Family Law Prof Blog

Editor: Margaret Ryznar
Indiana University
Robert H. McKinney School of Law

Friday, September 10, 2010

Justice Ginsburg & Parenting

A great story about Justice Ginsburg’s parenting trials and tribulations:

From Slate:

After she finished reading her husband's charmingly funny speech, and while folks in the audience were still wiping away tears, Ginsburg sat down for a "fireside chat" with the chief justice of Canada, Beverley McLachlin, NPR's Nina Totenberg, and Robert Henry, the president of Oklahoma City University. (The woman sitting next to me whispered that the setup looked an awful lot like The View.) In response to a question about work-life balance, Ginsburg explained that in the early '70s, her son, "what I called a lively child but school psychologists called hyperactive," was forever in trouble and that she was constantly called in to his school, even though she and her husband both had full-time jobs.

"One day, I was particularly weary," she explained, and so when the school called, she said, "This child has two parents. I suggest you alternate calls, and it's his father's turn." She said calls from the school came much less frequently after that, because the school was "much less inclined to take a man away from his job."

Read the rest here.


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Great article, indeed. And an amazing woman.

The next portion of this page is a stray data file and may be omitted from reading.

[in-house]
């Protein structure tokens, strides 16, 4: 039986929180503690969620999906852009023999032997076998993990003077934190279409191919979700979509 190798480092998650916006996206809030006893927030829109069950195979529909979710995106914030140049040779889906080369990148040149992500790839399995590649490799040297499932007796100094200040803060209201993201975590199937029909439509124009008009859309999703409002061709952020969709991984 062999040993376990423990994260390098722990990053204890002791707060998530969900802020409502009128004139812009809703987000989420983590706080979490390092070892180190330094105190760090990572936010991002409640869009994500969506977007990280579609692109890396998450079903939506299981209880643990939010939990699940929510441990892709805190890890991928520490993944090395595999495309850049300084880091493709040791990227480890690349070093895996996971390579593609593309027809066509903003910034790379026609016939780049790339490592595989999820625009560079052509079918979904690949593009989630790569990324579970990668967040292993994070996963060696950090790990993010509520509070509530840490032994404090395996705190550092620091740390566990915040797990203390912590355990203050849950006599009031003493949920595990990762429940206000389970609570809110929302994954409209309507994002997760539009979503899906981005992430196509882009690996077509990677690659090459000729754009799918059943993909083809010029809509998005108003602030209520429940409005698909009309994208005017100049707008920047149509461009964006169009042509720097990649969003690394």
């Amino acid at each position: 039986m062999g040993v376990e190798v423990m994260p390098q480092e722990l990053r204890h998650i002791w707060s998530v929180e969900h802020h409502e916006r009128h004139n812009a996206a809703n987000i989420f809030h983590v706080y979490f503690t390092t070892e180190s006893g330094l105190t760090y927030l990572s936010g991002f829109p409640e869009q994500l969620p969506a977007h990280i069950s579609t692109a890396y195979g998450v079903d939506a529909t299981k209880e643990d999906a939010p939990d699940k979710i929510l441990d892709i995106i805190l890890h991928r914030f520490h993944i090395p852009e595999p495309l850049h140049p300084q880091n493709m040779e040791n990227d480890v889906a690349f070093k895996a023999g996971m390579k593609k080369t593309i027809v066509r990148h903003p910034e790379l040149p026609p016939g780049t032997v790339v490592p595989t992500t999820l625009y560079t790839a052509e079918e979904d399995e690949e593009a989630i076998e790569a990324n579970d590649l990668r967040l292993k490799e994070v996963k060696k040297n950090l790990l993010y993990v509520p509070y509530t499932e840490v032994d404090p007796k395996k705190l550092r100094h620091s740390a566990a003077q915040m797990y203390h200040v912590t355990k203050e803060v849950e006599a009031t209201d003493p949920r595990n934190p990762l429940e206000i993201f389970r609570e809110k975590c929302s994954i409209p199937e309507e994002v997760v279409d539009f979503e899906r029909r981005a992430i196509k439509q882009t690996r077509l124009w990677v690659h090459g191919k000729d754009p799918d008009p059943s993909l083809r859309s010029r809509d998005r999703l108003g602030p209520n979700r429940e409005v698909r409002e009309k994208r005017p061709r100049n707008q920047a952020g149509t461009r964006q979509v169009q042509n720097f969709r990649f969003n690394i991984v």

I was startled by the debate this spring among women lawyers, sparked by Elena's Kagan's nomination to the Supreme Court, as to whether successful women had to 'choose' between career and family, or whether they could 'have it all'. And I was disturbed by comments that women of Justice Ginsberg's generation didn't face that choice because they dealt with 'lower expectations' vs. today's successful women who are now in their 50's, and who've had families later (or not at all).

I believe these high achievers have attained success on their own terms, making their own personal choices without having choices forced on them like some sort of Sword of Damocles. Statistical studies 'proving' that high-achieving women tend to be childless only prove (to me, anyway) that societal norms have changed in terms of women's roles in the professional world.


I'm wondering if you have weighed in on this subject.

Posted by: Terri | Sep 10, 2010 5:13:34 AM

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